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The future of ovarian cancer research: Q&A with scientist Joanne Kotsopoulos

September 25, 2017

By Lindsay Jolivet

Ovarian cancer is the deadliest women’s cancer. About 2,800 women will be diagnosed in Canada this year. Nearly two-thirds will most likely die from the disease.

Joanne Kotsopoulos, PhD
Joanne Kotsopoulos

Scientists at Women’s College Research Institute (WCRI) are investigating approaches to prevent, detect and treat ovarian cancer. Joanne Kotsopoulos, PhD, a scientist at WCRI’s hereditary cancer research team, is leading studies on the forefront of ovarian cancer research. Connect interviewed Kotsopoulos during Ovarian Cancer Awareness Month about the most challenging and promising areas of ovarian cancer research.

What is the biggest question in ovarian cancer research right now?

There are no effective screening strategies for ovarian cancer. Women are usually diagnosed when the disease has already progressed to a late stage, when the tumor has already spread, and so treatment is not as effective as it could be if the cancer was diagnosed at an earlier stage. Our research team’s big focus is on identifying women who are at a high risk of developing ovarian cancer and making sure they are aware of their options for reducing their risk or preventing cancer entirely. For example, women who carry a harmful mutation in their BRCA1 or BRCA2 gene have up to a 40 per cent risk of developing ovarian cancer in their lifetime. The general population’s risk of ovarian cancer is about 1.3 per cent, which is substantially lower. Our research investigates approaches to lower or eliminate risk, as well as methods to screen high-risk women for ovarian cancer, so that women who are diagnosed have a better chance of surviving.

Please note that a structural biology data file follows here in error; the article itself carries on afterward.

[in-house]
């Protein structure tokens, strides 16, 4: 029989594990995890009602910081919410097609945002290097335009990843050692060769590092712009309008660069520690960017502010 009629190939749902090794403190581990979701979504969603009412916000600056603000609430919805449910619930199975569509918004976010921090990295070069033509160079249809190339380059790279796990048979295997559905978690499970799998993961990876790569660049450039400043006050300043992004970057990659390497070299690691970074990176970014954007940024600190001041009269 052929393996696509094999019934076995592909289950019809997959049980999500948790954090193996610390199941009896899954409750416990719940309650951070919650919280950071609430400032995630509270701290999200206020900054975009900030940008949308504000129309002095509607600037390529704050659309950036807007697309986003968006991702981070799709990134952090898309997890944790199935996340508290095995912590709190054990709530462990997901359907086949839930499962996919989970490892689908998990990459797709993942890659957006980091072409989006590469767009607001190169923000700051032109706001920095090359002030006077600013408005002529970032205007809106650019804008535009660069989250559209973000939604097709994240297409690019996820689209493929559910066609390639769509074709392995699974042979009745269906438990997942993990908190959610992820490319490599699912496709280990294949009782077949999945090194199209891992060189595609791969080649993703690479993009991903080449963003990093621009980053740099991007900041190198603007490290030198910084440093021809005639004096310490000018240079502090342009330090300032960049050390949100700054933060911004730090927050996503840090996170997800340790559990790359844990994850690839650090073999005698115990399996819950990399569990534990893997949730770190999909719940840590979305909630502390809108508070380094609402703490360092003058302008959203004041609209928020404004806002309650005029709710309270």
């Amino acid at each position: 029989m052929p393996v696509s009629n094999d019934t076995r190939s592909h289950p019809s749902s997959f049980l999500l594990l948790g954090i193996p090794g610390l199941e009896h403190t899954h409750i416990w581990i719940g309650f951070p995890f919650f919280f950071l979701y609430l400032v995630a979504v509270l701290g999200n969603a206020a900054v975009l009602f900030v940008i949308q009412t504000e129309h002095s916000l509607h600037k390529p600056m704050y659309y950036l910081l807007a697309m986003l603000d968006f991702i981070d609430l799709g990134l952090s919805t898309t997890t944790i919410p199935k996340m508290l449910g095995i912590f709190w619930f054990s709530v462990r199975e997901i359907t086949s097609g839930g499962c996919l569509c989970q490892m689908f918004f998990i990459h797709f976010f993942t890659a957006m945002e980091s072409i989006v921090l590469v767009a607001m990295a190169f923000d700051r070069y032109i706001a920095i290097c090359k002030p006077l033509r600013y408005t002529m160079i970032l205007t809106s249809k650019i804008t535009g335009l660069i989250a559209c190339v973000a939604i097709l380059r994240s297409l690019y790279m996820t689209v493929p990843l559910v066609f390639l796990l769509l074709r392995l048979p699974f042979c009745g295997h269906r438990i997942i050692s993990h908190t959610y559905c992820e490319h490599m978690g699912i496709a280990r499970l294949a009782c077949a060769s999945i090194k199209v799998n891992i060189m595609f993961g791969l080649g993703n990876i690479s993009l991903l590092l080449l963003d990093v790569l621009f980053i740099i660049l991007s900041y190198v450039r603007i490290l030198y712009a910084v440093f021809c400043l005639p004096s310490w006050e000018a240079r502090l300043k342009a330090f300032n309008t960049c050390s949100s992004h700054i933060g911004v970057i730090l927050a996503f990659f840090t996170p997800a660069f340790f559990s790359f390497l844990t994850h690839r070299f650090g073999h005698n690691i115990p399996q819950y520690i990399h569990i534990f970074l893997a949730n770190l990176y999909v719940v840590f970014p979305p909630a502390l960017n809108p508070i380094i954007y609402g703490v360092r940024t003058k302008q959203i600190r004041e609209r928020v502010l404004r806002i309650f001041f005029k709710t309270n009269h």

What are the options for women to reduce their risk of ovarian cancer?

We have shown that oral contraceptives can reduce the risk of ovarian cancer in high-risk women, and pregnancy and tubal ligation, or having your tubes tied, are also associated with a lower risk. Surgery to remove both the ovaries and fallopian tubes virtually eliminates the risk of ovarian cancer, but it is drastic, so this is recommended for women who carry a BRCA1 or BRCA2 gene. One study that our team is conducting now offers genetic testing for BRCA1 and BRCA2 mutations to anyone in Canada. It’s called The Screen Project. We think we could prevent about 15 per cent of ovarian cancers in Ontario by identifying those at a high risk and offering them preventive measures.

How are you trying to improve screening for ovarian cancer?

Our team recently was funded by the Canadian Institutes of Health Research to study the role of circulating tumor DNA in helping identify cancers at an earlier stage. We’re hoping that by looking at levels of DNA in the blood that is believed to come from a tumor or small precancerous lesion, we could potentially identify women with ovarian cancer before the cancer is detectable in the clinic. This is also referred to as a “liquid biopsy.” In the future, if we could offer high-risk women the option of effective screening with liquid biopsy, they may be able to delay surgery and the negative effects that can sometimes come with having your ovaries removed surgically.

What surprises have you had in the area of research?

I have been surprised at how challenging it has been to develop effective screening for ovarian cancer. MRI imaging is very effective for early detection of breast cancer, but recent screening trials for ovarian cancer have not been successful. I am hopeful that we will be able to help more women affected by this disease in the years to come with the promising approaches we’re exploring.


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